A lover of luxurious automobiles, Feldman would often be seen racing up and down the highways that link Pittsburgh and Youngstown in his Cadillac Eldorado. It was within this 50-mile corridor that he sold the majority of his policies. Often equipped with a CB radio and a car telephone – long before anyone had heard of such a device – he handled rejection like none other.

A favorite Feldman method was to approach the office of a busy executive and ask for an appointment. The response from a frazzled secretary would usually be, «I’m sorry, his time is too valuable.» Ben would ask, «Is it worth $100 a minute?» «At least!» would be the answer, to which the response (accompanied by five brand new one hundred dollar bills,) would be, «Well I’d like to buy five minutes.»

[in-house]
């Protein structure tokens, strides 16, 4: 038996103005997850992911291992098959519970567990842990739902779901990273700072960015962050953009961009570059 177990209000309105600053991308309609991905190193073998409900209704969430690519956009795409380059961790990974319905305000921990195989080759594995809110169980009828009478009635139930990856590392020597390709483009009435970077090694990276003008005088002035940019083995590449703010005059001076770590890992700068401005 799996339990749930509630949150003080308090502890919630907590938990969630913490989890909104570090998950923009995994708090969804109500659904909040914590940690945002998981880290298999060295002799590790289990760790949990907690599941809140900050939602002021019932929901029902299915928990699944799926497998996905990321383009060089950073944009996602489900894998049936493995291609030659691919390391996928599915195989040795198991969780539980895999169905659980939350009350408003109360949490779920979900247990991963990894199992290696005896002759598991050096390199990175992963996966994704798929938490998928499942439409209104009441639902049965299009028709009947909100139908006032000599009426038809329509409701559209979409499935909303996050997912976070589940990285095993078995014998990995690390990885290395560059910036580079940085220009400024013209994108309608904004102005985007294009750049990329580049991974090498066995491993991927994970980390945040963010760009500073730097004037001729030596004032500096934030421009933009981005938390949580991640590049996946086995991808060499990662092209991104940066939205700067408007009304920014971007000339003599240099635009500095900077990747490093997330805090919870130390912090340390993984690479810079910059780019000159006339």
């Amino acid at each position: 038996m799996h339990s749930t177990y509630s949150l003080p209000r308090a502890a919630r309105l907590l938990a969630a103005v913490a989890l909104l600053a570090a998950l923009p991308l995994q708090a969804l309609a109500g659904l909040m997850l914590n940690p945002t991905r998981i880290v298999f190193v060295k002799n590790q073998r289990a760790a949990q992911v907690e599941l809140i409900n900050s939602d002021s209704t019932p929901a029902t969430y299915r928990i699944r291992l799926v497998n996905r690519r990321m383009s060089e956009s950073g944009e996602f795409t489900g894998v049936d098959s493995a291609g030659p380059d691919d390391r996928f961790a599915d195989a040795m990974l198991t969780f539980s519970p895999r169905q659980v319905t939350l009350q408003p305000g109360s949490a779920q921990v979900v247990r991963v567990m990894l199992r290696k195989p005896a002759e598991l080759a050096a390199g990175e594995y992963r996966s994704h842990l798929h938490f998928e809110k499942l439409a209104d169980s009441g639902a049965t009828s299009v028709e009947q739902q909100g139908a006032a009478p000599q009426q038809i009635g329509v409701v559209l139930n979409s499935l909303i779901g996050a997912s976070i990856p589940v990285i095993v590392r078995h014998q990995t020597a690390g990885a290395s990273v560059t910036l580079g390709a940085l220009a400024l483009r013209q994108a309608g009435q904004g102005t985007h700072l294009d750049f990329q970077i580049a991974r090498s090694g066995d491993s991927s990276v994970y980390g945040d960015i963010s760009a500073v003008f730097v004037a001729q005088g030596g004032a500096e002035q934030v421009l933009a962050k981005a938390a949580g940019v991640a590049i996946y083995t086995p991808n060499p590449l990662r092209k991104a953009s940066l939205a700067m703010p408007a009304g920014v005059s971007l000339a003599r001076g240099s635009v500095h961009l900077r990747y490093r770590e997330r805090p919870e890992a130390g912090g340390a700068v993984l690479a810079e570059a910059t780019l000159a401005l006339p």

Even when Ben Feldman would go deep sea fishing, he would spend his time developing new sales techniques, memorizing the entire New York Life Insurance rate book. And, he would arm himself with pithy little phrases, designed to overcome the most difficult challenge. To the potential client who said, «I believe in term insurance.» Ben would respond, «Term insurance is temporary, but your problem is permanent.» «I can’t afford the premium,» would invoke, «You are already broke and don’t even know it.»

Following in the footsteps of such a legend was not easy for Marv and Rich Feldman, but they handled the challenge well as Marv became president of the Million Dollar Table in 2001, and Rich excelled in a number of endeavors, including «drag racing,» of all things.